Dv act and recent supreme court judgement of ahuja vs ahuja

 

Online (Querist)
17 February 2021

Sir / Madam

I am widowed lady of 65 years. I am retired Govt School teacher , residing in my own DDA LIG flat in Rohini. About 2 years after my son's marriage, my son and daughter in law started mistreating and abusing me for the flat. They want me to transfer the flat in their joint name , and want me to do all household work, and look after my grandchild at home. They don't allow me to go out, or visit temple.

Last year with help of neighbors, I filed a case in Rohini Courts under Maintenance and Welfare of Parents and Senior Citizens Act to evict them from my flat. But my son and his wife filed DV Act against her husband (my son) and me, and had got residence order under DV Act that allowed them to stay in my flat. Last one year I have lived in constant fear of my son and daughter in law, they shout at me, even slapped me twice, and as there is only one entrance gate of flat, I don't go out much (once a week) out of fear of my son.

Now I have been told by my lawyer Mr Gupta that after the Supreme Court judgement, my daughter in law and son can't be evicted from flat whatsoever. Although I have read the DV Act, and it mentions providing alternate accommodation to the daughter in law by husband.... Then why doesn't Court ask my son to provide accommodation to his wife ? Why are they staying in my house ?

Please any replies will be helpful, as I have lost hope to live in this world.

NS


Nithinya SwamyOnline (Querist)
17 February 2021

Please any expert help will be valuable. I am thinking to tell judge if i can meet him to let me give half of my monthly pension to son and daughter in law if they move out of my house and leave me....



Guest (Expert)
17 February 2021

The Judgement of Bombay High Court on Nov--26th --2019 pronounced by Honorable Justice SK Dharmathigari and Justice RI Chagala would be certainly helpful to you.. The 74 Year old father had won the case against abusive eldest son and daughter in law .The Court had asked them to vacate the house. Better discuss your Issue in detail with an Very Senior Advocate.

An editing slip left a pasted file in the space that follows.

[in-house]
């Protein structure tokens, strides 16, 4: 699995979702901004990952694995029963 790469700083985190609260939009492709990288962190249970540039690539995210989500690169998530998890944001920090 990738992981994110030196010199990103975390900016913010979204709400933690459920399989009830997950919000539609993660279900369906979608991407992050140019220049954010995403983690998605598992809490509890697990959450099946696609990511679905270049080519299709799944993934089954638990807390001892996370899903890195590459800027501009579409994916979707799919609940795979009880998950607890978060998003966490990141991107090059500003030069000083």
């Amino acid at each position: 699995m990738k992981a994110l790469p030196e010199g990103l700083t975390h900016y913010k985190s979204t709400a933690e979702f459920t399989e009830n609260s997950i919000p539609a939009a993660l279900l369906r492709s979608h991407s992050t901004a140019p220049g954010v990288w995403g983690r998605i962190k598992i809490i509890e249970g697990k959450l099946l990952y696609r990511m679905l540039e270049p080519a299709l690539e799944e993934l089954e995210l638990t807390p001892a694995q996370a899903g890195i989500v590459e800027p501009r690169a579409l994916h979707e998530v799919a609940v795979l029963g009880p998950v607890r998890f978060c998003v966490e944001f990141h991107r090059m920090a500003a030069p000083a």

K RajasekharanOnline (Expert)
25 February 2021

You have no legal impediment in evicting your adult son from your flat if your flat is owned by you alone.

Meantime you cannot evict his wife from your flat as she cannot be evicted from the shared household unlawfully.

Subsequently you can take on her whose accommodation is to be met by her husband alone. You can evict her too lawfully later because you own your house and she has no right on it once your son moves out.

In Satish Chander Ahuja v Sneha Ahuja, what the Supreme Court (SC) says is that “shared household” can be of the relative and need not be owned by her husband. In the case the SC liberally interpreted the term shared household and held that an aggrieved woman under DV Act can claim residence in the shared household even if it belonged to a relative of the husband, if she and her husband lived there with some permanency. The SC arrived at this liberal interpretation after overruling the SC’s restrictive interpretation of the shared household in the S R Batra v Taruna Batra judgement.

The S R Batra judgement held that a shared household must be one which belongs to the husband or of the joint family in which he is a member but not a house of his relatives.

Every woman in a domestic relationship shall have the right to reside in the shared household, whether or not she has any right, title or beneficial interest in the household. But the court does not say that they should not be lawfully evicted ever.
It is the bounden duty of a husband to pay for the accommodation of his wife and that is not the duty of the mother in law or father in law. But in evicting a lady the legal course alone can be followed.

On the contrary a son can be evicted by giving him a notice with a reasonable period and keeping the door closed after the specific period. You can file a police case also against him if he encroaches into your house later. He cannot get any remedy from any court if he is an adult.

A mother has no duty to keep a troublesome son in her house, as the SC held in some cases.




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